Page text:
Canada experienced another record-setting year for antisemitic incidents in 2021, B’nai Brith Canada’s League for Human Rights’ 40th Annual Audit of Antisemitic incidents revealed.
“That, just to give it a little bit of perspective, is almost eight antisemitic incidents that have been recorded every single day in 2021. What was very disturbing was an over 733 per cent increase of violent incidents in 2021,” said Michael Mostyn, CEO of B’nai Brith Canada.
The number of incidents recorded was 2,799, marking the fourth successive year in which the 2,000 mark was exceeded, the Jewish advocacy group pointed out.
“If you are Jewish, you are more likely to be a victim of a hate crime by far than if you were a member of any other minority,” said David Matas, senior legal counsel at B’nai Brith Canada.
Online hate has become the preferred method of targeting Jews, with B’nai Brith Canada logging 2,093 incidents of online hate, an increase of 12.3 per cent over 2020.
“Online has made it easier for the haters to be heard,” said Marvin Rotrand, national director of the League for Human Rights, B’nai Brith Canada.
He pointed out that when Canadians were in their homes, in lockdown, the opportunity for in-person harassment had decreased.
“On the other hand, it fed a trend that we have been seeing for the last five years a growth of vile, hateful online hate targeting Jews…. We need to modernize our legislation to address online hate,” said Rotrand.
B’nai Brith Canada pointed out that many of the incidents were reported during the month of May 2021.
Rotrand said 623 incidents — 22.3 per cent of the total for the year — happened in May.
“Many of the violent incidents occurred in the month of May. There were many reports of peaceful rallies, pro-Israel rallies where Jews and others were attacked by those who were spouting anti-Israel, antisemitic and anti-Jewish slogans and often throwing rocks,” said Rotrand.
Mostyn said “the Jewish community really did feel something changed in the month of May.”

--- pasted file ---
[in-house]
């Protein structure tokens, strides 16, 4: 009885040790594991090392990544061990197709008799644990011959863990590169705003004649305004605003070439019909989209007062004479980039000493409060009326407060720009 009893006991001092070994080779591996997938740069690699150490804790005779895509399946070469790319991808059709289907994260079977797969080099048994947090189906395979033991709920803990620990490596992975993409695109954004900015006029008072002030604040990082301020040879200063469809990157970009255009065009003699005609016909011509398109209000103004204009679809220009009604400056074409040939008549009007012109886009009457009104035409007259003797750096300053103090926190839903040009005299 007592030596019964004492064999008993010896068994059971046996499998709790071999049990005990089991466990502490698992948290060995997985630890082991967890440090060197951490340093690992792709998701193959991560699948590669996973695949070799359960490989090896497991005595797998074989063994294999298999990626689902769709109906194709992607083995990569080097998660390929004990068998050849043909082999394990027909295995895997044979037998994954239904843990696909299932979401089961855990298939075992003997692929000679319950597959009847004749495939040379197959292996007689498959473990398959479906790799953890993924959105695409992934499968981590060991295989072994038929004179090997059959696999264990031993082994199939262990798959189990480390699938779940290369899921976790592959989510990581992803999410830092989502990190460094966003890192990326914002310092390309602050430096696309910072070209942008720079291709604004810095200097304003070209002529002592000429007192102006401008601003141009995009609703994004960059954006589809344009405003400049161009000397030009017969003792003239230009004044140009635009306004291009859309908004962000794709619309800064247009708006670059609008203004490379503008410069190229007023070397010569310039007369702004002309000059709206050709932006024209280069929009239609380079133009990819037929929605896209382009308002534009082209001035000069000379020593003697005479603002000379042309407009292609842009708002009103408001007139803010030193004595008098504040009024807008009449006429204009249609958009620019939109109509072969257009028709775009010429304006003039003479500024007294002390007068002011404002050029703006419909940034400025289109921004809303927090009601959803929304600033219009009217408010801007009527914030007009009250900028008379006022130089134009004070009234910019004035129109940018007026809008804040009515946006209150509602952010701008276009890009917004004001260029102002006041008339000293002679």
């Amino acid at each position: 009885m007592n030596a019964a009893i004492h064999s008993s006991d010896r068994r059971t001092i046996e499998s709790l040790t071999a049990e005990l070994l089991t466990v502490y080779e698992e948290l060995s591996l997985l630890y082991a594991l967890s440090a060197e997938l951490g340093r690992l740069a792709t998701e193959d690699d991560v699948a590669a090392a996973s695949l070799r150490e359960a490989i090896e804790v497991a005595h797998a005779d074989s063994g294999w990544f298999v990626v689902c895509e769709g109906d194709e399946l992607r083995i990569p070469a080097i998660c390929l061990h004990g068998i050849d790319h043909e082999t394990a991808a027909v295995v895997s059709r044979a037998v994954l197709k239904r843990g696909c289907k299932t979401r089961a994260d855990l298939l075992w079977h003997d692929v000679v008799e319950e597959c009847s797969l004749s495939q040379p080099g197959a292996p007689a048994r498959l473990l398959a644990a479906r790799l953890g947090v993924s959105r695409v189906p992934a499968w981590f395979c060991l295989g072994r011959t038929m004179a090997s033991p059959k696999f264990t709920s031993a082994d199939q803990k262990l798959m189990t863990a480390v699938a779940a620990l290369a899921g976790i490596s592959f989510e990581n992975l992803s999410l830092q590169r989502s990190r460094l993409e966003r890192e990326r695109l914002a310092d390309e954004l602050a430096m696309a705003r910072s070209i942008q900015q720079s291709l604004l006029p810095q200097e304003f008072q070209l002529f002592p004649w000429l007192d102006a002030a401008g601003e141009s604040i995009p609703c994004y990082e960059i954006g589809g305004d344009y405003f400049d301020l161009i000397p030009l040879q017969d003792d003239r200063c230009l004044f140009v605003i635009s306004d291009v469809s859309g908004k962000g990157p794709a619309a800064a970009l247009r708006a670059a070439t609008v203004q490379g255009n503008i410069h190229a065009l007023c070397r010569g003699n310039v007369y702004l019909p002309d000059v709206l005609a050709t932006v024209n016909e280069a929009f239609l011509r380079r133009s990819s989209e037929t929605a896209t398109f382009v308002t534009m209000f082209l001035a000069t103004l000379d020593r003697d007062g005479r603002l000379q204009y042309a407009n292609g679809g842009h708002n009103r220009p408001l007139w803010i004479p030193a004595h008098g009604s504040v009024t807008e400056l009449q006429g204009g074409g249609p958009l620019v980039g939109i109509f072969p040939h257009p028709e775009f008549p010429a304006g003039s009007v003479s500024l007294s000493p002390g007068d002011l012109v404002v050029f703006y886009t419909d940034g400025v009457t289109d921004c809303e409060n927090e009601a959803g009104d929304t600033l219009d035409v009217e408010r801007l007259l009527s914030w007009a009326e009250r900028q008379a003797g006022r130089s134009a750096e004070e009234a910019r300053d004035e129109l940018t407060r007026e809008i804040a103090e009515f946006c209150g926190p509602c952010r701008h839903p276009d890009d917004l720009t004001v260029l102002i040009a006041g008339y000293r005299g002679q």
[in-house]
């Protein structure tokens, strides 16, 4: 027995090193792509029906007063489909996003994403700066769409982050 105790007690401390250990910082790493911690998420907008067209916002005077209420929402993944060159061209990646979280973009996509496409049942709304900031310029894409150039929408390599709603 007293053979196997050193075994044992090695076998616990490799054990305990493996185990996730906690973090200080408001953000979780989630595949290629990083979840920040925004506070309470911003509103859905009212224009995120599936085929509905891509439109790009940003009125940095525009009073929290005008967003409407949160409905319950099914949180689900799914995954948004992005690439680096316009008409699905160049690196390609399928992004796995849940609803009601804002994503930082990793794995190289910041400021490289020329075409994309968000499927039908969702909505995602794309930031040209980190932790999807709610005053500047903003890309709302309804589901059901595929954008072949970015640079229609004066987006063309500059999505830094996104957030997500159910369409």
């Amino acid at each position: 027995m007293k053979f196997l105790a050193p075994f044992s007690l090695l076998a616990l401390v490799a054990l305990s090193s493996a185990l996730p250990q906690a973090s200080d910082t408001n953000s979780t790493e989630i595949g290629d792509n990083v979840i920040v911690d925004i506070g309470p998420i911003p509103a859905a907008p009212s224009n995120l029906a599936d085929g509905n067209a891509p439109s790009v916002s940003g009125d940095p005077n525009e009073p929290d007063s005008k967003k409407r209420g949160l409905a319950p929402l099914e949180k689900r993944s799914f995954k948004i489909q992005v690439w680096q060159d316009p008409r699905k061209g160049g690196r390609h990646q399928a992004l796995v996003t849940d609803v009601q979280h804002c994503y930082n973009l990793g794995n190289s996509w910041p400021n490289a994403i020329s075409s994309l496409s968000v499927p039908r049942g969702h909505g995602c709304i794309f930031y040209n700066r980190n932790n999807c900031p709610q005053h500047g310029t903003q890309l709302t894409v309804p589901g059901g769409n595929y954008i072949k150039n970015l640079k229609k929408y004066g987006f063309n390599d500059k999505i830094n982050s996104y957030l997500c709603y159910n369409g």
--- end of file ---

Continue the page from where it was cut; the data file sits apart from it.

“Our community has been complaining for many, many years about incitement that’s been taking place on university campuses and that incitement will sooner or later lead to violence. We saw that violence start to emanate in a way our community, a generation of Jews in this country, has never witnessed before,” said Mostyn.
“It wasn’t just chanting, it was sometimes at these protests looking out for individual Jews or Israel supporters that had peeled off from the crowd and violently attacking those individuals…. We certainly hope that it doesn’t repeat itself, but the Jewish community is fearful that in fact, it will.”
While Ontario experienced a decline in antisemitic incidents, Quebec and Western Canada reported increases.
“We should note two troubling trends in Ontario. There were 25 violent incidents, an increase from three in 2020, and the number of cases of vandalism shot up from 68 to 156 and so while the global number is lower, there are troubling trends even within Ontario,” Rotrand said.
Mostyn said “despite the dismal numbers posted in 2021, there is always hope for improvement.”
“Better reporting of hate crimes and incidents, better training and resources for police departments to recognize and combat antisemitism, may all make a difference, if achieved,” he said.
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